Skip to content Skip to navigation

romantic friendship

 

Romantic friendship refers to a specific set of behaviors and social circumstances, largely confined to the 17-19th centuries, where close and intensely emotional “friendships” between women were normalized by society and even considered expected or desirable. Romantic friendship were generally considered not to preclude heterosexual marriage although they were often seen in conflict with it.

LHMP entry

Lanser examines the conjunction of the novel as a genre with "modernity" as defined in this work and considers its relationship to sapphic themes, despite the superficially overwhelming heteronormativity of the genre. One hallmark of the novel is the way in which it explores the contradictory imperatives of self-determination and socialization. The focus of the novel on the formation of couples and the subjective nature of desire opens the conversation--as previously seen with political and social conversations--to the inclusion or exclusion of sapphic subjects under that rubric.

In France in the later 18th century there arose the motif of secret societies of sapphists "more mysterious than the Freemasons" that existed to initiate women into lesbianism, to serve the pleasures of their members, and to achieve unsavory political ends. The existence of these formal organizations was purely fictitious. Their alleged membership typically included unpopular political and social figures. And their alleged purpose was ostensibly to disrupt the heterosexual organization of society, as an allegory for disrupting other social frameworks.

The chapter begins with a survey of the types of published materials that led Lanser to identify the late 16th century as a shifting point in the discourse around sapphic topics. In 1566 a Swiss writer provides an account of a French woman who disguised herself as a man, worked as a stable groom and then a wine grower, married another woman, was eventually unmasked, and was executed. He notes “how our century can boast that beyond all the evils of the preceding ones” and explicitly disclaims any connection between events such as this and the “tribades in ancient times”.

This article traces the relationship, documented in letters, between two black women during the period around the end of the American Civil War. Both women were free-born and lived the earlier part of their lives in Connecticut, but one of the two spent time in the south after the war as a teacher, so a wider variety of social issues came into their lives. The two correspondents were Addie Brown, a domestic worker, and Rebecca Primus, a school teacher.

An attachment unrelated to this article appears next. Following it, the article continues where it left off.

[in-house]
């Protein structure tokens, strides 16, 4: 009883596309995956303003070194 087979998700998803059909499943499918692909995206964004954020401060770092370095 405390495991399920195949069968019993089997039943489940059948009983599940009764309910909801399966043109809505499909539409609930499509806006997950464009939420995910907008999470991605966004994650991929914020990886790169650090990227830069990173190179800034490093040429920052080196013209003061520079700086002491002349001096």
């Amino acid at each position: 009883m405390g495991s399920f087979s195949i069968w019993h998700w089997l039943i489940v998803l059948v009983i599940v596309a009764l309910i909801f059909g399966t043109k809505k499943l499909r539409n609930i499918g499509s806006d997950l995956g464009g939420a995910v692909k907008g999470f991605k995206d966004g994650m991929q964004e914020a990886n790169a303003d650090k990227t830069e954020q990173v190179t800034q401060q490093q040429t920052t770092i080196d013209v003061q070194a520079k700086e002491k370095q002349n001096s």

In this chapter, Donoghue addresses the concept of “romantic friendship”, both as the term was use in the 18th century, and as applied by modern historians in situations when no irrefutable evidence of genital sexual activity is available. In both cases, the use of the term “friendship” tends to dismiss the strength of the bond (which frequently involved a lifelong partnership) and set up a false dichotomy between these relationships and more overtly sexual ones identified as “lesbian”.

Renaissance philosophy tackled the question of friendship: who is an appropriate friend, what behavior should a friend exhibit, what is the relationship between the love of friends and sexual desire? Given the times, the majority of texts addressing this topic were concerned with friendships between men, though a nod was often given to Sappho as a proponent of female friendships, or to the possibility of “Platonic love” between women, which is given explicit license in the Symposium as well as by Renaissance writers commenting on it, as Agnolo Firenzuola did.

Lanser opens with a letter from the intellectual Elizabeth Montagu in 1750 deploring the plan of two female friends to live together as it will "hurt us all" if women "make such a parade of their affection" leading to suspicion regarding all female friendships. Lanser argues that Montagu's objection is unlikely to be to romantic friendships as such. The sister to whom the letter was addressed would later pen Millenium Hall, a celebration of separatist female friendship.

Male-centric views of sexuality frame singlewomen either as lonely and frustrated (spinsters) or as dangerously promiscuous (whores), but this dichotomy ignores the possibility of the sexual desires of singlewomen being satisfied by other women. There is an idealized image of pre-modern lesbian that finds its epitome in the Ladies of Llangollen type from the late 18th century.

Pages

Subscribe to romantic friendship
historical